Worse than that, much of the paintwork that I thought I had completed before the kitchen fitters arrived, will have to be started again and other areas will need patching. And so it goes on.
On Saturday and Sunday they do no work at all;
So ’twas on a Monday morning that the gasman came to call.
In the meantime we still have a big hippo outside the front door!
I was pleased to get a comment on my previous blog entry about the tearing out of our old kitchen. The comment reads “Wow! That’s ambitious.”
It suddenly occurred to me that the commenter thought that I had done the work myself. Boy, was I highly flattered, but I really cannot claim to be that clever. The kitchen was actually torn out by the electrician who was part of the kitchen fitting team contracted to put in the new kitchen. His name is Lee.
It took Lee less than two hours to remove the old kitchen.
In fact he was later overheard telling another member of the fitting team that the kitchen was so rotten, it almost walked out by itself. So what do you do with an old kitchen?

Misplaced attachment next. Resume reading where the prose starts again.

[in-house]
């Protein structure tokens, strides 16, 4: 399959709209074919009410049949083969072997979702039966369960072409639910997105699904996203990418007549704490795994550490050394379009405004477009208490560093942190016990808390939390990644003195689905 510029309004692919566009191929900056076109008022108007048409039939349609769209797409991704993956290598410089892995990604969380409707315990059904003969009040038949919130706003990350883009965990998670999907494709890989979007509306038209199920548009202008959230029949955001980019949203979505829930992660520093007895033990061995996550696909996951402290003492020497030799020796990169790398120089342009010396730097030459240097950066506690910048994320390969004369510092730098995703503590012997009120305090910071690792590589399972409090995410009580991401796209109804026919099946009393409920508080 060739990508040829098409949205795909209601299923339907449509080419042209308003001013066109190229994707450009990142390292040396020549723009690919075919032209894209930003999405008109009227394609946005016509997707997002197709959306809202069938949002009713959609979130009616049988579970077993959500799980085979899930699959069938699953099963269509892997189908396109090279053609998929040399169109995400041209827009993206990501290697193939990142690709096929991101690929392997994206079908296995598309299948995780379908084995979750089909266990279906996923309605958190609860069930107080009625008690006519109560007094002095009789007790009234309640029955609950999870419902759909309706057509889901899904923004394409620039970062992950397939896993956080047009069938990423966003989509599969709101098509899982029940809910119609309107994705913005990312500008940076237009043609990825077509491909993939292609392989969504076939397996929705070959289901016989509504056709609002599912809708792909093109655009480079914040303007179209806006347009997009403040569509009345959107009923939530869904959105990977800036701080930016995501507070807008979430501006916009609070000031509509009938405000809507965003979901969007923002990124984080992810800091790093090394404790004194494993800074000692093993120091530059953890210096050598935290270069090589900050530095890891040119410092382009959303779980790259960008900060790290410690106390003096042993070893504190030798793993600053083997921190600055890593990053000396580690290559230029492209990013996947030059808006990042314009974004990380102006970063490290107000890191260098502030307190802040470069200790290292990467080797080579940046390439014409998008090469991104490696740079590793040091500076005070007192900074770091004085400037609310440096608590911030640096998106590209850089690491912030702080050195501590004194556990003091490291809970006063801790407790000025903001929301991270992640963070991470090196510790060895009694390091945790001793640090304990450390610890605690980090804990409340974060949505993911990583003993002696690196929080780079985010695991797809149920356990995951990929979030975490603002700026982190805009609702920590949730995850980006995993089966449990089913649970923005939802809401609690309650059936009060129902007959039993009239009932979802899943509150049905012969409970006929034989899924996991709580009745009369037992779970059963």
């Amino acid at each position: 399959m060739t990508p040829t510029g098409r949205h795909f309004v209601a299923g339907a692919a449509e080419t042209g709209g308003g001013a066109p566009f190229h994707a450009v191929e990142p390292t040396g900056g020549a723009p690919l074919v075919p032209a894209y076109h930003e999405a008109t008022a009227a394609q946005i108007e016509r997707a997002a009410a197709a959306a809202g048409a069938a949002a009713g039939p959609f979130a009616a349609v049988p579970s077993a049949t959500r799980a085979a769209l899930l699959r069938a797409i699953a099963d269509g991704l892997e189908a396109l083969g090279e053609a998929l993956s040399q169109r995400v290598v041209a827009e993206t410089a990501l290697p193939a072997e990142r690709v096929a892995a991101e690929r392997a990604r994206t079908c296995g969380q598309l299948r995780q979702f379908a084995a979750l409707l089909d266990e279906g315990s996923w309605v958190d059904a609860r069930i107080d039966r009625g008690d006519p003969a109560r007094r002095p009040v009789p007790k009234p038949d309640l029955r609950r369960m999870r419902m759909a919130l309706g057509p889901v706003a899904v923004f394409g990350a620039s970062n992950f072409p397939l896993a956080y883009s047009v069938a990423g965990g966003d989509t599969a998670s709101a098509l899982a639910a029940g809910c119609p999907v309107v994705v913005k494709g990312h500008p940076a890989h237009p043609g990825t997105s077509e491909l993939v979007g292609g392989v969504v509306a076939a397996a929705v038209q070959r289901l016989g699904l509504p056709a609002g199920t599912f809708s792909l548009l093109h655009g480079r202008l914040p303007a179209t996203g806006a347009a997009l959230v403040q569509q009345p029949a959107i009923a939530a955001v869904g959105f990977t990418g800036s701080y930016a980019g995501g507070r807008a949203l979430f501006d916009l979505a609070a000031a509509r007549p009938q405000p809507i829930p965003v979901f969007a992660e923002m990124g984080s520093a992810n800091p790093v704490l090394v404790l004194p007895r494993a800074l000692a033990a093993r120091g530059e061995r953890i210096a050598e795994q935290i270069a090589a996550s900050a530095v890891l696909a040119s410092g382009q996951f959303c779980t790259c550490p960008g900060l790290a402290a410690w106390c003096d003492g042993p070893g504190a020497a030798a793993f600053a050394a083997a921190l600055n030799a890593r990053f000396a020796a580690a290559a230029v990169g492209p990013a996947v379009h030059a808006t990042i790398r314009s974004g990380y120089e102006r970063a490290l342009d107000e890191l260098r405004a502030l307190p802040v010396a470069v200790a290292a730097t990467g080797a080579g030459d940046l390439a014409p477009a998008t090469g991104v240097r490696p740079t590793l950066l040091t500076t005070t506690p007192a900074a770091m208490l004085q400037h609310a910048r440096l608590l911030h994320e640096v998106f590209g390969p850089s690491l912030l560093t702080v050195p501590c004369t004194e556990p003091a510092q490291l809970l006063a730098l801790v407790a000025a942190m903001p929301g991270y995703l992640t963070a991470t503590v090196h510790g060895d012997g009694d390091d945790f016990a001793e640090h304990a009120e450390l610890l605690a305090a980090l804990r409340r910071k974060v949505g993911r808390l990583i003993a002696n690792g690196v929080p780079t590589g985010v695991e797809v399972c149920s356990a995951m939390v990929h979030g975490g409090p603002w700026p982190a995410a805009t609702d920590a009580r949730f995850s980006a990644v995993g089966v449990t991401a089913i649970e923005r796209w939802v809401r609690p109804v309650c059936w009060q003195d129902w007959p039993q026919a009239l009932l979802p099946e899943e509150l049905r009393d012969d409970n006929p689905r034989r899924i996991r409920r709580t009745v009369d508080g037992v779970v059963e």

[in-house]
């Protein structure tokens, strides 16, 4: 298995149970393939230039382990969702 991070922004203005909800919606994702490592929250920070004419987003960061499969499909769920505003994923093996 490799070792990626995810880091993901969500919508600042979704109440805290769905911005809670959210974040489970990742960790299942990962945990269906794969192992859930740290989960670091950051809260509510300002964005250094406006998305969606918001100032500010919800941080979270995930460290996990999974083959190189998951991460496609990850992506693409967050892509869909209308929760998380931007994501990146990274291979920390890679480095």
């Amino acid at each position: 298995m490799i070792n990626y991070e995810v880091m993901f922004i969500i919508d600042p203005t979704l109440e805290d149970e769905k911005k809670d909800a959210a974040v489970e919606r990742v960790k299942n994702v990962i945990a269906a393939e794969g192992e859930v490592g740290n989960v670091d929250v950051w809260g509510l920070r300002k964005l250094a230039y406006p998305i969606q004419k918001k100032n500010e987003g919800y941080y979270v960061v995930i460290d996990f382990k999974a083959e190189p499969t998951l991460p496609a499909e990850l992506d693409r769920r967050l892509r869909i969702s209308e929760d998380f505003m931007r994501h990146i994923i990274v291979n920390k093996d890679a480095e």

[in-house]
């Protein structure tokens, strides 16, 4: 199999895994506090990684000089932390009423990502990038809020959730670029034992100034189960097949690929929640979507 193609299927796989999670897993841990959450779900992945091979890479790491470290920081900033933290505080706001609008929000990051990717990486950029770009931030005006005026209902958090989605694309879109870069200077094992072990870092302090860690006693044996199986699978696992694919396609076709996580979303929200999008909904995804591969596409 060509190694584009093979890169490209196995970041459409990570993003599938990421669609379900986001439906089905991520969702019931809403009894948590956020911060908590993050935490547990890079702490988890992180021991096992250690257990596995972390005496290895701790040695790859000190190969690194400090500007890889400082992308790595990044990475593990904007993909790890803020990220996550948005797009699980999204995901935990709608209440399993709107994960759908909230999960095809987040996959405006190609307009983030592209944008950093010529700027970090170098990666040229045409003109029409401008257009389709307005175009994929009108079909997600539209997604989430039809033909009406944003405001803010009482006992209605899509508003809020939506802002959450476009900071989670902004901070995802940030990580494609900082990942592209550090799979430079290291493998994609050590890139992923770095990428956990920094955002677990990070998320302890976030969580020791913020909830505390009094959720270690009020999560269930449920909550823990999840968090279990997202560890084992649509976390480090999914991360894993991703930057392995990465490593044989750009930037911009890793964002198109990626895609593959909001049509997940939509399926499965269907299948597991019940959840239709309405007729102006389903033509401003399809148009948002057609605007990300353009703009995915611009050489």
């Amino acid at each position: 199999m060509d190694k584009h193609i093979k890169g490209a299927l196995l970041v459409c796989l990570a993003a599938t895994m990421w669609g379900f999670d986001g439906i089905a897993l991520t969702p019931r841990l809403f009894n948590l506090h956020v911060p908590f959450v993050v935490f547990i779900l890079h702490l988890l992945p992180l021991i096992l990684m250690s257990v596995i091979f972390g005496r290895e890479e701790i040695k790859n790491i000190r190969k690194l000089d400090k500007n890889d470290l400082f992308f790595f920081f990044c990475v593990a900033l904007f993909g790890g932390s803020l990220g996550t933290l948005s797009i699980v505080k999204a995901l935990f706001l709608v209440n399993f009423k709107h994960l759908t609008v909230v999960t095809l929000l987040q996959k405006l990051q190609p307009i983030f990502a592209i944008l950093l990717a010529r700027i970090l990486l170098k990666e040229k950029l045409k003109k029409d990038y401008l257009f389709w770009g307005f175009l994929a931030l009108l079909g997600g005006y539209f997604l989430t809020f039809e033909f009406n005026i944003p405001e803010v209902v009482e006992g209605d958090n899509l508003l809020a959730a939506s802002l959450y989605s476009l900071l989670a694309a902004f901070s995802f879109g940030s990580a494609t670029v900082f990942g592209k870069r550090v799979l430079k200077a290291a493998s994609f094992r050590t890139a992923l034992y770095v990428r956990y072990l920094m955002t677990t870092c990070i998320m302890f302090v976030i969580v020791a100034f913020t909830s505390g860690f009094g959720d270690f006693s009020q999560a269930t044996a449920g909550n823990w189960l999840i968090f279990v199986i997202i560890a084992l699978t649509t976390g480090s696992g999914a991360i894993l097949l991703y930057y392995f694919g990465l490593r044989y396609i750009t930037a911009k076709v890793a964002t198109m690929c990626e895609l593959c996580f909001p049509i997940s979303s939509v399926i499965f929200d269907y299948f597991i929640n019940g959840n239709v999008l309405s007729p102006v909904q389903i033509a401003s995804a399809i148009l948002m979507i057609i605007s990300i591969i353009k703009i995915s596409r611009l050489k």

You stack it out in the street for all to see until your Hippo bag arrives! (You could almost hear the neighbours saying to each other “Oh Lord! The Nicholls’s are back. Just watch the property prices fall as they bring down the tone of the neighbourhood.”
A day or so later, our Hippo bag arrived by courier from Gatwick. It was a thing of great sophistication and subtle beauty — a welcome adornment to any suburban dwelling.
We were assured that it would be collected within two to three days. By the end of the first week, we were starting to grow quite fond of our big, friendly, bright yellow bag into which increasing amounts of rubbish kept disappearing.